Three people have been killed and more than 100,000 evacuated from their homes after rivers broke their banks and floods struck Alberta in western Canada.
Waters from the swollen Bow and Elbow rivers that run through the province's capital Calgary swept away cars and bridges and left roads impassable after a rainy week was capped by a 4in (10cm) downpour on Thursday.
Canada's Prime Minister Stephen Harper, who toured the area on Friday, called the level of flooding "stunning".
"This is incredible. I've seen a little bit of flooding in Calgary before. I don't think any of us have seen anything like this before. The magnitude is just extraordinary," he said.
"We're all very concerned that if gets much more than this it could have real impact on infrastructure and other services longer term, so we're hoping things will subside a bit."
About 75,000 residents of the city have been forced to flee their homes, with 25 neighbourhoods being evacuated.
Military helicopters have rescued people from the roofs of their homes in areas near the city and 1,500 people are staying in emergency shelters.
The floods have also struck areas of the Rockies south to Lethbridge.
Royal Canadian Mounted Police sergeant Patricia Neely said three people had died and two bodies had been recovered.
She said the bodies recovered are of two men found in the Highwood River near High River, about 40 miles (64km) south of Calgary, on Thursday.
More than a dozen towns have declared states of emergency. Entire communities, including High River and Bragg Creek, near Calgary, are under mandatory evacuation orders.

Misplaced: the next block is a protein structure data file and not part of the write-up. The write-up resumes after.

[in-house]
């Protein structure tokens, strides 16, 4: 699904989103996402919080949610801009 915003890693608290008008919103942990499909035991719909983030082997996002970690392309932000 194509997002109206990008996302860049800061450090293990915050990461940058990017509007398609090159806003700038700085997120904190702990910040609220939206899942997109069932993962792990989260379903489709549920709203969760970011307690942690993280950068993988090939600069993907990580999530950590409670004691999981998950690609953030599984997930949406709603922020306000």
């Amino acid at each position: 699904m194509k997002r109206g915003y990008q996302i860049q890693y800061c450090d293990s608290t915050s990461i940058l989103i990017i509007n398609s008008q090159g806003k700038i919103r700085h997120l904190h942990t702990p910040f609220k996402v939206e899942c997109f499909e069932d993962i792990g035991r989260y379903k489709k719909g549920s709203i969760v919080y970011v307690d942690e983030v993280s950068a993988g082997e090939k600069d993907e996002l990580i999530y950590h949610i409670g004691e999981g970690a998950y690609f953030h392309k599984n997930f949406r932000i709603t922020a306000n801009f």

Canmore resident Wade Graham told CBC he woke up at about 3am Thursday to a rumbling sound "and it was the creek".
"At first it was just intense, pretty powerful, amazing thing to watch. As daylight came, it just got bigger and bigger and wider and wider, and it's still getting bigger and bigger and wider and wider.
"All you can hear is like boulders and trees. I watched a refrigerator go by, I watched a shed go by, I watched couches go by. It's insane."
The rink of National Hockey League's Calgary Flames is 10 rows deep in water, and lions and tigers from the city's zoo may be transferred to courthouse cells if the waters become deeper.
Calgary Mayor Naheed Nenshi said the water levels have reached a peak, but have not declined.
"We've sat at the same level for many, many hours now," he said.
"There is one scenario that would it go even higher than this, so you'll either see the Bow river continue at this level for many hours or you will see it grow even higher and we're prepared for that eventuality."